Your introduction to your patient

  1. 1
    After almost a year and a half of being a nurse (working Tele now), I still feel the most awkward when going in patient rooms for the first time to introduce myself. I walk in, say "Hello Mr/Mrs. X, My name is X and I'm going to be your nurse until X today. How are you?" or some version of that. I know it sounds irrational but I just feel like a goof doing it, lol. I've tried different approaches, such as popping in quick before my med pass/assessment to write my name on the board and give a quick introduction, and I've also just done the intro/med pass/assessment all at once. I feel awkward either way. This feeling quickly goes away so I don't think it's a "people-person" problem. ack, I don't know. Just wondering if anyone out there feels the same or has any tips on how to not feel so awkward initially. Thanks!
    Mrs. SnowStormRN likes this.
  2. 20 Comments so far...

  3. 0
    I felt the same way you do the few days of in my first nursing job. That was many years ago. I've gotten over it. Now I go inside the exam room, introduce myself then ask them what brought them there. That, I think takes away the attention from myself and focus on the patient. Don't worry, feeling goofy will disappear when you are really busy, because all you could think is you need to give meds to the other patients, bring blanket to another, call the doctor, follow up on the lab, send the pee sample...
  4. 3
    I introduce myself as "your nurse du jour".
  5. 3
    In my organization, we mandate a particular way of introducing yourself to the patient that includes your name, credentials & pertinent experience.... so in my case I would say, "hello, Mr X, I am ...... - I am an RN certified in Critical Care and I have had X years of experience taking care of patients with the type of problems you have" "You may have noticed some extra initials on my name badge, those indicate that I am board certified in ___ & that I am a fourth level clinical nurse which means that I serve as a preceptor and trainer for new staff"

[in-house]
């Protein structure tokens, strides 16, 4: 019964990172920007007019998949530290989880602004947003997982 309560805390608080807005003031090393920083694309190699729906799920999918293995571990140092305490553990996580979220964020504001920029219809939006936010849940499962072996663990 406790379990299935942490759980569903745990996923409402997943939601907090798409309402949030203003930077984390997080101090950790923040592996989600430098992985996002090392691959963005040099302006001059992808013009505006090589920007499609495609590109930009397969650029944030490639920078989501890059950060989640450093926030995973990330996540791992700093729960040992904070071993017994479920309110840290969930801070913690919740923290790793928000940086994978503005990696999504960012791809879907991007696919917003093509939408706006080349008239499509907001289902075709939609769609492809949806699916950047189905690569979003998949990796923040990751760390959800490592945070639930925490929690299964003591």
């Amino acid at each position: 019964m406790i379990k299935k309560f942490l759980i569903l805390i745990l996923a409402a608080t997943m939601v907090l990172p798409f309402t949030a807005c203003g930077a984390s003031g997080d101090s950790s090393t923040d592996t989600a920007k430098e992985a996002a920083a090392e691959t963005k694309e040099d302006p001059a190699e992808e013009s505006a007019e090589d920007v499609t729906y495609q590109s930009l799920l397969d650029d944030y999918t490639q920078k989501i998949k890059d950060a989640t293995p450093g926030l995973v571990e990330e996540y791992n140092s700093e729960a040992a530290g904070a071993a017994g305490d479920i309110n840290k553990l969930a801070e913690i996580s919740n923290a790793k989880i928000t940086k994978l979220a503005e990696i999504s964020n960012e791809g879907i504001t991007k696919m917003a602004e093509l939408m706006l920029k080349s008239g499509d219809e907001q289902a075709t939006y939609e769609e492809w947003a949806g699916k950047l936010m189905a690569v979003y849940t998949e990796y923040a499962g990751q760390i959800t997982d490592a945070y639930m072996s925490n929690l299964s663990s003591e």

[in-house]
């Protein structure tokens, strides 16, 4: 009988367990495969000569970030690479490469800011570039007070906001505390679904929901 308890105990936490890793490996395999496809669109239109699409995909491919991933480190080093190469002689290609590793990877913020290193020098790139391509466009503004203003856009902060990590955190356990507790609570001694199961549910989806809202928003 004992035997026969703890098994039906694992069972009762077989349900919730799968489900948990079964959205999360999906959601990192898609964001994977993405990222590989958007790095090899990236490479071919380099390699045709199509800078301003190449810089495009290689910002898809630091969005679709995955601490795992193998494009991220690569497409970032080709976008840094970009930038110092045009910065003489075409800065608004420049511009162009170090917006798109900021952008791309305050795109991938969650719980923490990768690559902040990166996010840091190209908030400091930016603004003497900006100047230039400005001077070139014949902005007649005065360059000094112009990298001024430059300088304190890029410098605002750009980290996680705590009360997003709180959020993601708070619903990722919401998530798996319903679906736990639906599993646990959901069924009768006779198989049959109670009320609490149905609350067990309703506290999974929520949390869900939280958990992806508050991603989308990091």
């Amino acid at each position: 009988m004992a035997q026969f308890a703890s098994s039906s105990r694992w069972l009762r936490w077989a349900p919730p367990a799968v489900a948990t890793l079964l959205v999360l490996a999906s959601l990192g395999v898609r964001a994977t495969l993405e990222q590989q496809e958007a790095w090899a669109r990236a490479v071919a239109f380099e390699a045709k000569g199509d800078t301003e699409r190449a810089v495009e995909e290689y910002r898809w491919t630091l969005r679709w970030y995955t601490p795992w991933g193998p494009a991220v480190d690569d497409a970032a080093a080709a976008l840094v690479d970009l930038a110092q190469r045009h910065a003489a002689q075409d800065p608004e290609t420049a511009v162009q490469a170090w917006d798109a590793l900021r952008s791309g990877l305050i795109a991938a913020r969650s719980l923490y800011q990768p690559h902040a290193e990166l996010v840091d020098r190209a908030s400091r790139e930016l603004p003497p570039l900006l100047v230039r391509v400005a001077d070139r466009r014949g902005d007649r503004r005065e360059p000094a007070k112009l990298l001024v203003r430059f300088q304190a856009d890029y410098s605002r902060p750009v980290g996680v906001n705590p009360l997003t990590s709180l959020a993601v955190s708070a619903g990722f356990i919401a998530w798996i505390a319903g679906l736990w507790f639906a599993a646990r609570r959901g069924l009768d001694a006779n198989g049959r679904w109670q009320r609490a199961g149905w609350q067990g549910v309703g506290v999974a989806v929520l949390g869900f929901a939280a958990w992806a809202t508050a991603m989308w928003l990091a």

It may sound silly, but it really works. Patients are much more relaxed when they know that they are being cared for by competent and qualified people. We are not in an office with our diplomas and certifications on the wall, so how will our patients know anything about us unless we tell them? It also positions the relationship so that the patient recognizes the professional expertise of her/his nurse. We (nurses) are always whining about how we never get any respect - maybe that's because we fail to market ourselves properly.... try it for a while.
  6. 0
    Quote from HouTx
    In my organization, we mandate a particular way of introducing yourself to the patient that includes your name, credentials & pertinent experience.... so in my case I would say, "hello, Mr X, I am ...... - I am an RN certified in Critical Care and I have had X years of experience taking care of patients with the type of problems you have" "You may have noticed some extra initials on my name badge, those indicate that I am board certified in ___ & that I am a fourth level clinical nurse which means that I serve as a preceptor and trainer for new staff"